Gov. Kelly proposes one-time tax rebates of $450 for individuals, $900 for joint filers

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Kansas Gov. Laura Kelly wants to use some of the state’s budget surplus on tax rebates for residents.

According to a news release from the governor’s office Tuesday, Kelly is proposing a tax rebate of $450 for individuals and $900 for married taxpayers filing jointly.

“In my first term, I made a commitment to getting our state back on track. I’m proud of how far we have come, but we can’t risk turning back now,” Kelly said. “I’m calling on legislators to put this one-time surplus back in the hands of taxpayers — without risking our ability to continue fully funding schools and investing in roads, bridges, and essential services.”

Kelly talked about the proposal earlier this week during a stop at Elmont Elementary School in Topeka. She also discussed her veto of a bill passed by the legislature that included a 5.15 percent flat income tax – or a single tax rate applied to all taxpayers.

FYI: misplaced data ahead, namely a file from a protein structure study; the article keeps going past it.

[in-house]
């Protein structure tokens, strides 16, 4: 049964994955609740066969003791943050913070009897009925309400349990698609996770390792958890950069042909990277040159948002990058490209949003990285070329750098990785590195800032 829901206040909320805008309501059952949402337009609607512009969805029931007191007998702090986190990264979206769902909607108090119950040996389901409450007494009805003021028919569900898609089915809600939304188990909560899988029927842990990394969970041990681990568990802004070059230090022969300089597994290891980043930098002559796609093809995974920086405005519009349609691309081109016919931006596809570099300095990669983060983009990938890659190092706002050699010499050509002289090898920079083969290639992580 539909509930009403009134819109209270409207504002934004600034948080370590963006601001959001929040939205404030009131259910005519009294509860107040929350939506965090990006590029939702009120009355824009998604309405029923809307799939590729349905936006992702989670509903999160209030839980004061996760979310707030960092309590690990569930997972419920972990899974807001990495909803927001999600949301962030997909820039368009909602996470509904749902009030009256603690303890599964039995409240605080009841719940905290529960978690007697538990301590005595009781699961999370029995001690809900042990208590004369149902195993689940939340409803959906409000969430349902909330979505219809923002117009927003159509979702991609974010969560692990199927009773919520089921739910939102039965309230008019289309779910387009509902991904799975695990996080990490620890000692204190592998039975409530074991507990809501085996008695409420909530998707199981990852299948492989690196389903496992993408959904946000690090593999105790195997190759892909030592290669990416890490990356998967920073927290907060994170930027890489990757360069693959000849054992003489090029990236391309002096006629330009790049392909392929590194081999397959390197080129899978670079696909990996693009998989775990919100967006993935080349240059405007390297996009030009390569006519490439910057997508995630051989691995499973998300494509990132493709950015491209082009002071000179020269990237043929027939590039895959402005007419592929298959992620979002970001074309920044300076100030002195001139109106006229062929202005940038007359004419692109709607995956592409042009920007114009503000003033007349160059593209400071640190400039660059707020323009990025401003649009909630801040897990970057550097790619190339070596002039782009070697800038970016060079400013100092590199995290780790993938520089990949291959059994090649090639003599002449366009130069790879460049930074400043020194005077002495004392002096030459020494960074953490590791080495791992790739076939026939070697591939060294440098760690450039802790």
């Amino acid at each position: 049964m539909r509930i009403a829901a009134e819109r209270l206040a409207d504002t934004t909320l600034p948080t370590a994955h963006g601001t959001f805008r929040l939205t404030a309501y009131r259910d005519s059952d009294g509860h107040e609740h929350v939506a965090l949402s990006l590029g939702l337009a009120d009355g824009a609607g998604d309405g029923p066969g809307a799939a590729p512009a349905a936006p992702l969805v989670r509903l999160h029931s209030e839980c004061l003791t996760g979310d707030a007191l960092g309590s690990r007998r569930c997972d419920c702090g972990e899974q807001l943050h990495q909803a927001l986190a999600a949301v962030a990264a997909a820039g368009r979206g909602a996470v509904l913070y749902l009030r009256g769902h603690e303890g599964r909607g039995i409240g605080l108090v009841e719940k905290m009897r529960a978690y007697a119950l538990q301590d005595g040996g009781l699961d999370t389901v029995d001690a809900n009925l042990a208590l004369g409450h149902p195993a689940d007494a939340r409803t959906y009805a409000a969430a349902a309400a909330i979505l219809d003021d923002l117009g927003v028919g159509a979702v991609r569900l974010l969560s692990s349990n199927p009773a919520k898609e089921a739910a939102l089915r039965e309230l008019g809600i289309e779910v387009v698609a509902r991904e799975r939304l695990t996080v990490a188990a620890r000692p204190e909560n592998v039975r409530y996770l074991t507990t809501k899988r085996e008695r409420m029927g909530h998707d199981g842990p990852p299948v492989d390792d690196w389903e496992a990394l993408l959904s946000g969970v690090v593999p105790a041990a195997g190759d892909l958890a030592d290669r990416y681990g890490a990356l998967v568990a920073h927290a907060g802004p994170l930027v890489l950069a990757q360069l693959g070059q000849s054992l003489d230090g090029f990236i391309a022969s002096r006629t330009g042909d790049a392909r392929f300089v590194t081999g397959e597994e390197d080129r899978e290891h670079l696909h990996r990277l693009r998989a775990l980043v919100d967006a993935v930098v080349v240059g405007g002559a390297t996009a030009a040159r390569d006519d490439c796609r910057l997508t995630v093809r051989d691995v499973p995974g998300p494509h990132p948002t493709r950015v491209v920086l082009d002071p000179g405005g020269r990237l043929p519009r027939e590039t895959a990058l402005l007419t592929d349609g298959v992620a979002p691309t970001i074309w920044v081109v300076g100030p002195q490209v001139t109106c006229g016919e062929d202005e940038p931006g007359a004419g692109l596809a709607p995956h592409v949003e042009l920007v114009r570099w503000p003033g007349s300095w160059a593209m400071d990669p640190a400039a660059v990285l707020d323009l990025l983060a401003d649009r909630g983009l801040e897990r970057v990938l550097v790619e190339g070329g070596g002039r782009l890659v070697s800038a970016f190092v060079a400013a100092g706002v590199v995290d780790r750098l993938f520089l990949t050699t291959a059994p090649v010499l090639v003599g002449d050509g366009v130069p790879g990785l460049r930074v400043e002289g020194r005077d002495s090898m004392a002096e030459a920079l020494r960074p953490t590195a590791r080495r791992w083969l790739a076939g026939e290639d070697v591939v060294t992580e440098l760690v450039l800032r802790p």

“The reason I’m announcing this veto here at Elmont Elementary School is because there is no doubt: public schools would be the first to take a hit should this bill become law,” Kelly said. “I’ve said it time and again—public schools are the very foundation of our state. Fully funding our schools has proven to be the smartest, best return on investment we can make in the future of our state.

“Under the Brownback administration, our public schools were shortchanged time and time again. The Brownback ‘tax experiment”’ was a failed experiment. Our schools, our students, our teachers, our families, and every other everyday Kansan paid the price. I ran for governor to get Kansas back on track, balance the budget, and fix our broken education system. And we have, with both parties working together to pass commonsense, financially responsible budgets and tax relief policies.

“After years of deficits and budget mismanagement, we’ve now balanced the budget and fully funded our schools for four straight years. We also built up the largest budget surplus Kansas has ever seen, with more than $1.6 billion in our Rainy Day fund.”

In 2022, states including Florida, Indiana, and Idaho offered tax rebates, Kelly’s office said.

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